by Jack Lee
“Unsuccessful rebellions indeed generally establish the encroachments on the rights of the people which have produced them.” – Thomas Jefferson
Jefferson is saying that even with an unsuccessful rebellion some good will come from it, because you’re teaching government how to behave by what you tolerate. This is the first law of democracy (squeaky wheel gets the grease theory) and in extreme cases it authorizes the use of force against an oppressive government. Jefferson was almost casual about the use of force to restrain an errant government. In his letter to James Madison in 1787, know today as ”A little rebellion.” Jefferson wrote, “I hold it that a little rebellion now and then is a good thing, and as necessary in the political world as storms in the physical.”
As we review the conditions and authority for revolution it’s important to note that the Constitutional right of citizens to resist an oppressive government is a [collective] right, not an individual right. [Individuals] should never take it upon themselves to revolt to redress a grievance, no matter how severe they may think it.
The Declaration of Independence lays the out the preconditions for revolution: ”when a long train of abuses and usurpations, pursuing invariably the same Object evinces a design to reduce them under absolute Despotism, it is their right, it is their duty, to throw off such Government” (emphasis added). Martin Luther King likewise held that it is the duty of the people to resist unjust laws.
Revolution ought to be the method of last resort: Revolution is messy. It is violent and destructive and that has led prudent minds to impose significant preconditions before such action ought to be considered. Preconditions often change with the times, some stand the test of time.
Consider that the revolution of 1776 was due to England levying a tax on us to pay for their security forces. This tax was a necessity for the King because it was a time when England was nearly broke, suffering from a costly war with France. On our side, the colonists felt they were entitled to consider and approve the tax before it was imposed. Hardly a black and white issue, eh? But, that was the singular justification for the rebellion and all the other reasons fell in behind it. Ironically, it was those [other] reasons that were the first to be enumerated in the Declaration of Independence, “We hold these truths to be self-evident, that all men are created equal, that they are endowed by their Creator with certain unalienable Rights, that among these are Life, Liberty and the pursuit of Happiness.” No taxes even mention here.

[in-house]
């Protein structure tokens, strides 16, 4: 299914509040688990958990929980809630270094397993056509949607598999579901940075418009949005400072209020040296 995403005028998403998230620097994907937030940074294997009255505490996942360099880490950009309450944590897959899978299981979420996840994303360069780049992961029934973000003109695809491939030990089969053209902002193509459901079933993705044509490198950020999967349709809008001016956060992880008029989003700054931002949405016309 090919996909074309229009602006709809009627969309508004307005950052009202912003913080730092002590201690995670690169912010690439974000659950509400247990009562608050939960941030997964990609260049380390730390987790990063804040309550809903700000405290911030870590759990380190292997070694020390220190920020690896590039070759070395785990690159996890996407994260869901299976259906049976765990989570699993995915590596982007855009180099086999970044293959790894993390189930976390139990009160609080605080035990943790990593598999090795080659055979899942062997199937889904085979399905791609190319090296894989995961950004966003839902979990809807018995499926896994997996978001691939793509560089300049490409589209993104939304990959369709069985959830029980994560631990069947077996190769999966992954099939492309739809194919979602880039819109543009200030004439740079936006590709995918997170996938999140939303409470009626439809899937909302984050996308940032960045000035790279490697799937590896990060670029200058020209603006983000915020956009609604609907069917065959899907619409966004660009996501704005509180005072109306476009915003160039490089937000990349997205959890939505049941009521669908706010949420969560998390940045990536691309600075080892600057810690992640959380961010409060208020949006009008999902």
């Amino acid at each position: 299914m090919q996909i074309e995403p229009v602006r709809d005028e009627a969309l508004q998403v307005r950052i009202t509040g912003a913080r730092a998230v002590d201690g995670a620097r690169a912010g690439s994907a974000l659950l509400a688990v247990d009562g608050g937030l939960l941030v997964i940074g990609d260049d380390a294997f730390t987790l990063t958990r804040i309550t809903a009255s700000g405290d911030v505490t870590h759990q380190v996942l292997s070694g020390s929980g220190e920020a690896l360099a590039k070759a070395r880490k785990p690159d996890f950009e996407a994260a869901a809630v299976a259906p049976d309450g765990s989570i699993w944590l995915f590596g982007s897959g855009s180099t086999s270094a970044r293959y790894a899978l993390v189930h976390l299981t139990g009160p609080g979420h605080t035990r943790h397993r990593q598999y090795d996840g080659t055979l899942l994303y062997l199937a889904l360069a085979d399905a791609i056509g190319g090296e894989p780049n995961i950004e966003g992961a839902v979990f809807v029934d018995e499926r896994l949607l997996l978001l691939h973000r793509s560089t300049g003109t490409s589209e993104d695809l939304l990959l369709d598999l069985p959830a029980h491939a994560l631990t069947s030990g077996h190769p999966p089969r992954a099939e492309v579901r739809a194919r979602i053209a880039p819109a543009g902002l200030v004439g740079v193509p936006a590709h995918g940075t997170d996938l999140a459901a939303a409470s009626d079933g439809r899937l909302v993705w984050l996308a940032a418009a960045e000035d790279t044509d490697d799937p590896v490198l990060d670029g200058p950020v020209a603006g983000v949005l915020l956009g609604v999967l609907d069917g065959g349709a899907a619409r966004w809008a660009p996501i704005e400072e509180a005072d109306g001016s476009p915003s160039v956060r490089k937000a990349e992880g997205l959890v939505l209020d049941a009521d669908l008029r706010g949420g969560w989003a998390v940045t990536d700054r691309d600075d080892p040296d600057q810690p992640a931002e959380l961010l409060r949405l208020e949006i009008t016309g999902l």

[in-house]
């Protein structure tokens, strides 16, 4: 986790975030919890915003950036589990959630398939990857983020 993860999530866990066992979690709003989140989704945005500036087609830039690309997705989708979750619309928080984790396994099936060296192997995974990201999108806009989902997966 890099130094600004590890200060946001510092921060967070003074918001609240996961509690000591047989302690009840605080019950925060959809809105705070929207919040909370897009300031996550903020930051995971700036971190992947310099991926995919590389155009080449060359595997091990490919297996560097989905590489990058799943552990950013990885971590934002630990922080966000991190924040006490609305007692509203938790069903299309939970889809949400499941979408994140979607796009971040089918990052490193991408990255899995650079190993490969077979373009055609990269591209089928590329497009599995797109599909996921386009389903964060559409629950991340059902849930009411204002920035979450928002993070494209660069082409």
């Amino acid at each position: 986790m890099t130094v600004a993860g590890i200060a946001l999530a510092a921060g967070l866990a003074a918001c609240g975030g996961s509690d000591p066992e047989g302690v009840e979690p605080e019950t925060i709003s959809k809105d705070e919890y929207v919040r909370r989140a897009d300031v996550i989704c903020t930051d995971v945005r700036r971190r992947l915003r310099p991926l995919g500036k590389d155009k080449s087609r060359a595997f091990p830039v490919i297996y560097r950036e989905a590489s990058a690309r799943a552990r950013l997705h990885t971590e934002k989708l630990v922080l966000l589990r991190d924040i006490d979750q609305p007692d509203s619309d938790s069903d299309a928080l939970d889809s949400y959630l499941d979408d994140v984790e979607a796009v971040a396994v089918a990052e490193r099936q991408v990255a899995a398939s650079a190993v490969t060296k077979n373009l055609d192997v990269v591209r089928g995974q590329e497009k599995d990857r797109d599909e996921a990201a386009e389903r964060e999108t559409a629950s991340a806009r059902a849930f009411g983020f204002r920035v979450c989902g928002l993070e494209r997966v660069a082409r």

Further, we read. . .”That to secure these rights, Governments are instituted among Men, deriving their just powers from the consent of the governed, –That whenever any Form of Government becomes destructive of these ends, it is the Right of the People to alter or to abolish it, and to institute new Government, laying its foundation on such principles and organizing its powers in such form, as to them shall seem most likely to effect their Safety and Happiness.”
The justification to institute a new government was now defined and by reading the letters and papers of Adams, Jefferson, Hamilton it becomes overtly clear.